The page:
In recognition of National Colorectal Cancer Awareness Month, March's News You Can Use column will focus solely on colorectal cancer (CRC) screening and how you can make your screening safer, more effective, and more comfortable.
Many Americans avoid getting
tested for colorectal cancer and its easily eliminated precursor, precancerous polyps. Yet screening allows abnormalities to be caught early, when they can be treated very successfully.
An excellent overview of CRC screening is provided in this fact sheet
from the CDC.
Advice regarding how, and how often, people should be screened varies slightly among different guidelines. However, the guidelines agree that screening should begin at age 50, unless one has risk factors indicating an earlier start. The recommendations of four organizations are compared in an American Family Physician article
. The U.S. Preventive Services Task Force guideline
recommends that routine optical screening (sigmoidoscopy or colonoscopy) should be discontinued for many people over 75, and for everyone over 85, as risks begin to outweigh benefits for elders
New technology and research bring new issues to light. The value of computed tomographic colonography (CTC) is not yet resolved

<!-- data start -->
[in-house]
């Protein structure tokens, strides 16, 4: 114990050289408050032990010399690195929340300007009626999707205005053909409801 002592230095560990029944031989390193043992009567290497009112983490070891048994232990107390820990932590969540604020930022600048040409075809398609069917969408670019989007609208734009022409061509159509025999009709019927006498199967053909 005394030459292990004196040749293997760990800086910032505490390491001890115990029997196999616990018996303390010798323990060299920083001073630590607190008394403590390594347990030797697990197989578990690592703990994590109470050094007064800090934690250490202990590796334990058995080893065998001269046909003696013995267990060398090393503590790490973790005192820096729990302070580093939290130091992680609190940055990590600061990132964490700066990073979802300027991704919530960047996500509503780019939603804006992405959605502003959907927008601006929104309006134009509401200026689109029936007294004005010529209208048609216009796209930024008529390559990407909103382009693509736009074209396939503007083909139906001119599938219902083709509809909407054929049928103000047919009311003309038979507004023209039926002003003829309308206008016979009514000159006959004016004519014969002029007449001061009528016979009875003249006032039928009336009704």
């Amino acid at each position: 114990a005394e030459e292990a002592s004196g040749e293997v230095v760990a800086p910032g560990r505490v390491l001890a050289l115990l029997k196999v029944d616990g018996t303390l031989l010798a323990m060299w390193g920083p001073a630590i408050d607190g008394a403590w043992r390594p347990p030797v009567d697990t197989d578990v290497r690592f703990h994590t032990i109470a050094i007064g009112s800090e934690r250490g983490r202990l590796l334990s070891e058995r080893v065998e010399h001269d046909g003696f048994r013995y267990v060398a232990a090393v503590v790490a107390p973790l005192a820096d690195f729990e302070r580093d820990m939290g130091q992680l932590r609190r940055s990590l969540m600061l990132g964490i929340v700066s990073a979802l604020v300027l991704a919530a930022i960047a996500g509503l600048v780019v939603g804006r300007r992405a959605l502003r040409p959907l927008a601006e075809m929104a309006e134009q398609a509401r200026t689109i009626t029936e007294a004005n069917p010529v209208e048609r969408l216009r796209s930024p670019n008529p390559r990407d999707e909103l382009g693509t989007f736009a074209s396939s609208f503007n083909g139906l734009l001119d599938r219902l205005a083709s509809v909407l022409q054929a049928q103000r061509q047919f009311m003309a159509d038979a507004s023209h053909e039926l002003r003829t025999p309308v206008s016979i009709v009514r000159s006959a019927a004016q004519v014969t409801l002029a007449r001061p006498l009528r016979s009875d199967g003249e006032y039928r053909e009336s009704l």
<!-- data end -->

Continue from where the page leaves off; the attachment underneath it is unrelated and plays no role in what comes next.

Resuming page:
. A recent study
that this "virtual colonoscopy" may eventually be deemed a safe and effective screening tool, even for older patients. Some research
suggests that for women, colonoscopy may be a more effective screening tool than sigmoidoscopy.
When planning a colonoscopy, you may be interested in -
· An online video
about the procedure.
· Tips on
questions to ask your examining physician and on scheduling your exam for optimum results.
· A simple way
to increase your comfort and improve the procedure's effectiveness.
about various bowel purgatives, plus suggestions for more pleasantly and completely clearing your colon.
And finally, you can lower your odds
of ever having colorectal cancer. That's the best news of all!